We think a missing ingredient is the organization. When companies implement these new technologies, they must also change the fundamental organization.

At the moment, these technologies tend to be implemented to save costs, whereas the change in performance is far more than cost savings. It has to do with customer experience and cycle time. Although cost is often reduced, that is a byproduct of the greater performance that is generated.

As the buyer of the new technologies, the remedy is to be willing to step back and understand that you have to create a new strategic intent. That intent must focus on performance. It also requires a willingness to address the organizational dynamics. Whenever you digitize a workforce or you embed analytics into it, this affects how you organize work. So often we see people attempting to bring in tools but just adding them to the existing organization. That doesn’t work.

Fundamentally, to get a performance breakthrough, you have to rework your organization. Doing that means significant change across all the pieces. Along with creating a new strategic intent, you have to change your organization, your ecosystem, your technologies and your talent. All of those components have to come together and focus on the promised improvement you’re seeking. Only then will you get the step change performance. If you do them individually or only partially, you’ll only get is more of the same. You’ll get a better status quo, not a changed status quo.

Are Performance Breakthroughs Failing Due to Lack of Talent? | Sherpas in Blue Shirts

By | Sherpas in Blue Shirts

Where are the performance breakthroughs?

If you’re following my blogs regularly, you know that I’ve been discussing what we at Everest Group think is the issue of our time. Vetted, powerful new technologies such as cloud, analytics, cognitive computing and robotic process automation (RPA) should be making big differences in businesses; but for the most part, they’re achieving only modest, incremental benefits. I’ve also blogged about whether the maturity of the technologies is the reason for their not delivering performance breakthroughs. We need to also consider whether talent is the reason for the lack of a performance breakthrough.

A reasonable question is whether companies have people trained in using these technologies. Is the outcome of only modest benefits because of the IT talent? Do we need to replace our existing workforce or completely retrain our workforce?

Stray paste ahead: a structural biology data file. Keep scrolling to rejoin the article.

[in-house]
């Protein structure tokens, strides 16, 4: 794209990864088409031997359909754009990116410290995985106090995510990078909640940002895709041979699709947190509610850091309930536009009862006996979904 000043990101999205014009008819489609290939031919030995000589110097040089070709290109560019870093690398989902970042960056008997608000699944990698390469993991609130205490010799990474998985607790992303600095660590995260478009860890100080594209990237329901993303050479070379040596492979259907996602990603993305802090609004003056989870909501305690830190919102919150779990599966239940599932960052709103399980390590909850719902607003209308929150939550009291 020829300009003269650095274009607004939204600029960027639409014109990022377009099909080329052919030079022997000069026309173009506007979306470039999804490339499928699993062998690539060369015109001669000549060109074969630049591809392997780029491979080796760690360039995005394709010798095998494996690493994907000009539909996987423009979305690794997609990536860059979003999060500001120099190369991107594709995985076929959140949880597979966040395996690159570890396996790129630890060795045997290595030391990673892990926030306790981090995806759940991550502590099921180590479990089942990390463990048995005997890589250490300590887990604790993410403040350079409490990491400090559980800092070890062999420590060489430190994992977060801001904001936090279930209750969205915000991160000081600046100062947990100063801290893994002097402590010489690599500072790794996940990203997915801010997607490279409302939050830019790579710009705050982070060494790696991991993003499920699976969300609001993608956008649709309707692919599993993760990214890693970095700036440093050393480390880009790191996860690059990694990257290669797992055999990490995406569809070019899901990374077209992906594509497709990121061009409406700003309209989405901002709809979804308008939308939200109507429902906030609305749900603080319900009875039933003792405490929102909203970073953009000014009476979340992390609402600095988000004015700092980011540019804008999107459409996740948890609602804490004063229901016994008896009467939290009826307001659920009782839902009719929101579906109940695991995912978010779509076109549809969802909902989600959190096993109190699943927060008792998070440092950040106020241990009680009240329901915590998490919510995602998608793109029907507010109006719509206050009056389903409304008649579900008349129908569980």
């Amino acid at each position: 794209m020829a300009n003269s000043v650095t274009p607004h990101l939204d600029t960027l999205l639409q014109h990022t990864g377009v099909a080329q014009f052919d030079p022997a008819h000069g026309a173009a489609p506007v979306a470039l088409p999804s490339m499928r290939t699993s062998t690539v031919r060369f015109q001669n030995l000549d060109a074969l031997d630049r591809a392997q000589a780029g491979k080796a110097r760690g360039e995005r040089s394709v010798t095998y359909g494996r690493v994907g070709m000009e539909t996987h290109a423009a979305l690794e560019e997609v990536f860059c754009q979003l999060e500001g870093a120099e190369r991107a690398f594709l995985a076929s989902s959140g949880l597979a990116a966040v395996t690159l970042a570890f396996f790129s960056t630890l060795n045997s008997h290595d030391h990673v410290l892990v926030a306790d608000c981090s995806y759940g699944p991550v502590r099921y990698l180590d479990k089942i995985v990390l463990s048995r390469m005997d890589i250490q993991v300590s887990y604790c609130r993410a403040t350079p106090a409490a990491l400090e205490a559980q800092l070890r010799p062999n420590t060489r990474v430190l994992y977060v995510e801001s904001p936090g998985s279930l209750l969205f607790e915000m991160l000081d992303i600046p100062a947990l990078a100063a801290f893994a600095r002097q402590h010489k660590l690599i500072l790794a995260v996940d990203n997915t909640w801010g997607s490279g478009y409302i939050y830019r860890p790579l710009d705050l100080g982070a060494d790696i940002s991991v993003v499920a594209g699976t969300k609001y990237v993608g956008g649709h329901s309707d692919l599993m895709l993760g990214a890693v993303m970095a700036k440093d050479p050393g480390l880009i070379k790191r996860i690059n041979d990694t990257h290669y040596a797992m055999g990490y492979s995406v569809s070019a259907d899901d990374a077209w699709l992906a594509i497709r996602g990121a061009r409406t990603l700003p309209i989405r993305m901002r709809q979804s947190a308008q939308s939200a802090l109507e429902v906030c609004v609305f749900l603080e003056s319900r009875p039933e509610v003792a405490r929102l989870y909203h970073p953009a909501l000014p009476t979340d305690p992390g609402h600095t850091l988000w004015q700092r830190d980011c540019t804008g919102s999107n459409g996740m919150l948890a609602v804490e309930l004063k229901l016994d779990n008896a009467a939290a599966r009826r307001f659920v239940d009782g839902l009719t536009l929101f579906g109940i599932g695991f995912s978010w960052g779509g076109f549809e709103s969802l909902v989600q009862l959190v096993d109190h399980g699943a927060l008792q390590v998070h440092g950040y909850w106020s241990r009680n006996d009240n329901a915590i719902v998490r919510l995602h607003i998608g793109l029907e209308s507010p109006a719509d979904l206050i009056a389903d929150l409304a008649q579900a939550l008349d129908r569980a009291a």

In answering that question, I go back to the story I related in a prior blog about the breakthrough transformation American Express achieved in introducing its organization to agile development and DevOps. Yes, they spent some time retraining the IT organization, but they didn’t have to replace them. The people quickly adapted to the new technologies.

H. D. Smith, a pharmaceutical distributor since 1954, transformed its business to the digital world and expanded to providing innovative services and solutions. As I previously blogged about this case, there was some dislocation of existing staff; but for the most part, the existing people mastered the new technologies.

So we can’t explain the lack of performance breakthroughs from powerful, disruptive technologies as a lack of talent or a training issue alone. Yes, it can contribute to it. But there is plenty of talent to drive breakthrough performance, particularly if the promise of the technology is as big as it is. Furthermore, cost should not be a big issue for the kind of benefits that these technologies promise.

In my next blog, I’ll discuss another possible culprit for this phenomenon of only seeing modest, incremental benefits instead of performance breakthroughs from powerful new technologies.

How the IT Model Impacts Realities of Changing Economic Conditions | Sherpas in Blue Shirts

By | Sherpas in Blue Shirts

How CIOs can scale IT costs to fit challenges of oil and gas and other commodity businesses.

Businesses dealing with cyclical commodities face ongoing challenges from fluctuating market pricing forces. It’s easy to understand in the context of a business in the oil and gas industry today. The price of their product recently dropped from $110 a barrel to $30 a barrel. So they have an extreme need to scale down their IT and business environment to fit that new reality.

But incremental steps won’t achieve enough savings. For instance, a labor arbitrage tactic of shipping more work to India is interesting but unhelpful. It would achieve a 20 percent savings; but they need 60 or 70 percent savings to match the new reality.

Here’s the other part of the reality oil and gas and businesses in other cyclical industries face.

Read more at CIO online.